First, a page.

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Jitarth Jadeja came across QAnon a month after it began. It was 30 December 2017, and he was looking for a video to watch while making dinner. YouTube recommended a video from InfoWars, a far-right fake news website, on a “newly leaked government document”. I ask Jadeja if he’d been prone to believing in conspiracy theories before he saw this clip. “It’d be more accurate to describe me as someone who never met a conspiracy he didn’t like”, he says.

Jadeja was then 30, and struggling with ADHD, bipolar disorder and epilepsy. He had dropped out of university repeatedly and been fired from several jobs. In a post on Reddit, he described himself as vulnerable and insecure. “I was a prime candidate,” he wrote. “Q gave me purpose, meaning and perhaps saddest of all, he gave me joy.”

“Life was better, good, great at times. The most overwhelming positive emotion was one of justice being done,” he says. “In Q’s world, stuff isn’t forgotten, stuff isn’t barely talked about in hushed tones [...] it’s front and centre. So I was happy that in at least that way, Q’s world was better than our one.”

It took Jadeja years of research to stop believing in QAnon. He says that one of his biggest regrets is talking about it with his father, who he says is now more invested in the conspiracy theory than he himself ever was.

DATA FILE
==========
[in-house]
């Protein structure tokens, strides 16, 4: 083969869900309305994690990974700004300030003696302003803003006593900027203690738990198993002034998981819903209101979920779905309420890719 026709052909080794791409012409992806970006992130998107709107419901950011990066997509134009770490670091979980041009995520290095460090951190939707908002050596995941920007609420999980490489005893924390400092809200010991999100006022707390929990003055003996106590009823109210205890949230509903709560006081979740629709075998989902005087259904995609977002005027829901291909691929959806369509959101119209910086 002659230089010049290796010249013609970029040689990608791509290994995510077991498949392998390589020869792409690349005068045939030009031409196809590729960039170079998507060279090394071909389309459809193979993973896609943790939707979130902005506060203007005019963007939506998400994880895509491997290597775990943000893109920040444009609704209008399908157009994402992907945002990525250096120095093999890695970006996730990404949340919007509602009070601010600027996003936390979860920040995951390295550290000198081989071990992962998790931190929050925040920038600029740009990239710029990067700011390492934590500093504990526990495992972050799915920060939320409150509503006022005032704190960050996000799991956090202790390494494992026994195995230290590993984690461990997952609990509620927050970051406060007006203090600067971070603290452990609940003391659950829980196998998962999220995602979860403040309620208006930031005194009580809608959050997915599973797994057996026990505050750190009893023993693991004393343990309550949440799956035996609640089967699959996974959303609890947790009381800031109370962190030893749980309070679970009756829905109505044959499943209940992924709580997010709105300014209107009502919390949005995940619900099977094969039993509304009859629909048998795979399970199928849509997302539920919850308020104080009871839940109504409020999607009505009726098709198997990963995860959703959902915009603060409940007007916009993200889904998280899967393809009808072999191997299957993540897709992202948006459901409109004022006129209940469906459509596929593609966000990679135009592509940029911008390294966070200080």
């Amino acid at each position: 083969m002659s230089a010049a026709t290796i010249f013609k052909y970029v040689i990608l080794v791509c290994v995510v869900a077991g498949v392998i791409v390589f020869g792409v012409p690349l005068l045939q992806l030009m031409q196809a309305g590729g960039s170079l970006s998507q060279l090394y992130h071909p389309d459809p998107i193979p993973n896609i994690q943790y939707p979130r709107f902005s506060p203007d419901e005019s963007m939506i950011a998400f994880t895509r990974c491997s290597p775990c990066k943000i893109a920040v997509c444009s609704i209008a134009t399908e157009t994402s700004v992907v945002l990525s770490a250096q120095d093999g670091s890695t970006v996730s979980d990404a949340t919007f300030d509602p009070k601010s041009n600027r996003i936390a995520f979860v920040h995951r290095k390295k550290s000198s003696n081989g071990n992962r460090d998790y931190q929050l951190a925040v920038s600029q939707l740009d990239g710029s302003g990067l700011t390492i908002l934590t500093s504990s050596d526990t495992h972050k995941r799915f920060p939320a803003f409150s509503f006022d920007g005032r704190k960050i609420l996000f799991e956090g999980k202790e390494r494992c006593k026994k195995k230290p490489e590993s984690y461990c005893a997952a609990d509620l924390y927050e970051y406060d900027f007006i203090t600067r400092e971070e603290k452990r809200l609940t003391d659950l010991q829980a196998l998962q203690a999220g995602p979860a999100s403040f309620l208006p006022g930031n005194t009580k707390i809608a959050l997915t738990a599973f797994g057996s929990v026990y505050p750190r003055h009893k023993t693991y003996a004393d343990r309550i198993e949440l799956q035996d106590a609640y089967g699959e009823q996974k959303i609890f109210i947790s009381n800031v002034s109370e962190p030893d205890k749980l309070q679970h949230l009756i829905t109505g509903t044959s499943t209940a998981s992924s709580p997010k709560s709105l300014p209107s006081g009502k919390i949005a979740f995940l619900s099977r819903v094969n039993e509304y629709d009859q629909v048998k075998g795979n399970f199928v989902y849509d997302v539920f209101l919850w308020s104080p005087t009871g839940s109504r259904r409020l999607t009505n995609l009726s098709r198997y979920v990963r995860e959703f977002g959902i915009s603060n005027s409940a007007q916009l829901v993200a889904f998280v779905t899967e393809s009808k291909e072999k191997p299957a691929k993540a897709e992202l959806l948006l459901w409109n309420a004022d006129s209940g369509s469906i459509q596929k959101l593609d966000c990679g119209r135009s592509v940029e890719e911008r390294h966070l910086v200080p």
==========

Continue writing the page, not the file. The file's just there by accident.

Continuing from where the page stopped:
“I have to find a way to de-programme him. I hope I can, the guilt is too much,” he says. “I did this to someone I love, the man who raised me.”

Now, Jadeja co-moderates the subreddit r/reQovery: “A forum for ex-QAnon believers to vent, receive emotional support, and share news and commentary about QAnon”, as well as its sister subreddit, r/QAnonCasualties, where friends and families of radicalised loved ones can gain that same support and seek advice on how to help tear them away from QAnon. 

“It's only a small community of 1,200 members,” he says of r/reQovery, “but it’s growing fast and is specifically targeted at ex-Qult members.” Even when he was engrossed in QAnon, Jadeja said he visited these subreddits (then moderated by others) and found that “hearing the other side” eventually helped him move away from the conspiracy theory.

I ask Jadeja what advice he’d give to people who have watched friends and family succumb to QAnon. He says there’s little anyone can do. “Unfortunately, I know first-hand that almost anything you say to them will be dismissed, ignored or rationalised away,” Jadeja explains. 

“This is the worst part about all of this. I don’t have any advice. I don’t think there’s anything you can do. What works for one person might not work for the other. Even now, with my dad, we just don’t talk about it.”